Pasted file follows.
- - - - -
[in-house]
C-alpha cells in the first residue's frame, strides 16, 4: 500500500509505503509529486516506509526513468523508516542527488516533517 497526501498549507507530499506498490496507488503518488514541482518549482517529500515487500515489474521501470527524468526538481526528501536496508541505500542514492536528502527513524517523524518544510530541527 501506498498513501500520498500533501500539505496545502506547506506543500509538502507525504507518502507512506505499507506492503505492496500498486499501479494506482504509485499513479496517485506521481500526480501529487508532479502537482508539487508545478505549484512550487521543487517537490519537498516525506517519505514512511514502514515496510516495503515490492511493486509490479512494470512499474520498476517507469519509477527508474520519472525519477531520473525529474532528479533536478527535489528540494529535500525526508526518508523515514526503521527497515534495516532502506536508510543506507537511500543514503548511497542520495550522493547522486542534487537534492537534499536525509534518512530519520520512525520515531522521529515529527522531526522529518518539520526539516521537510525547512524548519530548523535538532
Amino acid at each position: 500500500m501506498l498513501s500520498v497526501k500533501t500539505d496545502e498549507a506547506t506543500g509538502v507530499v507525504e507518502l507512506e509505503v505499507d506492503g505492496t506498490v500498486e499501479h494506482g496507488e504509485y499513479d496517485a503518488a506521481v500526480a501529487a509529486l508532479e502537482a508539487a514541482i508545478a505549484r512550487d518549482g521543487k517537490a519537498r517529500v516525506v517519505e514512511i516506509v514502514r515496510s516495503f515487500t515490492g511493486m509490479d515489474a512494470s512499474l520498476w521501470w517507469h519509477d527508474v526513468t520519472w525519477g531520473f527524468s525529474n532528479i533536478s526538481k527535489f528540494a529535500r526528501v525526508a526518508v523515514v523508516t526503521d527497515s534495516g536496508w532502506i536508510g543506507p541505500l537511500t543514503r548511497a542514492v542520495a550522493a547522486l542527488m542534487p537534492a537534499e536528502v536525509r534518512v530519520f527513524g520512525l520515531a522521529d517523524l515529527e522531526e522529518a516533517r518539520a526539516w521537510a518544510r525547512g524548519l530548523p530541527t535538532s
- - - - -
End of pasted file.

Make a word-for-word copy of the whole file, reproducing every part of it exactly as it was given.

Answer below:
[in-house]
C-alpha cells in the first residue's frame, strides 16, 4: 500500500509505503509529486516506509526513468523508516542527488516533517 497526501498549507507530499506498490496507488503518488514541482518549482517529500515487500515489474521501470527524468526538481526528501536496508541505500542514492536528502527513524517523524518544510530541527 501506498498513501500520498500533501500539505496545502506547506506543500509538502507525504507518502507512506505499507506492503505492496500498486499501479494506482504509485499513479496517485506521481500526480501529487508532479502537482508539487508545478505549484512550487521543487517537490519537498516525506517519505514512511514502514515496510516495503515490492511493486509490479512494470512499474520498476517507469519509477527508474520519472525519477531520473525529474532528479533536478527535489528540494529535500525526508526518508523515514526503521527497515534495516532502506536508510543506507537511500543514503548511497542520495550522493547522486542534487537534492537534499536525509534518512530519520520512525520515531522521529515529527522531526522529518518539520526539516521537510525547512524548519530548523535538532
Amino acid at each position: 500500500m501506498l498513501s500520498v497526501k500533501t500539505d496545502e498549507a506547506t506543500g509538502v507530499v507525504e507518502l507512506e509505503v505499507d506492503g505492496t506498490v500498486e499501479h494506482g496507488e504509485y499513479d496517485a503518488a506521481v500526480a501529487a509529486l508532479e502537482a508539487a514541482i508545478a505549484r512550487d518549482g521543487k517537490a519537498r517529500v516525506v517519505e514512511i516506509v514502514r515496510s516495503f515487500t515490492g511493486m509490479d515489474a512494470s512499474l520498476w521501470w517507469h519509477d527508474v526513468t520519472w525519477g531520473f527524468s525529474n532528479i533536478s526538481k527535489f528540494a529535500r526528501v525526508a526518508v523515514v523508516t526503521d527497515s534495516g536496508w532502506i536508510g543506507p541505500l537511500t543514503r548511497a542514492v542520495a550522493a547522486l542527488m542534487p537534492a537534499e536528502v536525509r534518512v530519520f527513524g520512525l520515531a522521529d517523524l515529527e522531526e522529518a516533517r518539520a526539516w521537510a518544510r525547512g524548519l530548523p530541527t535538532s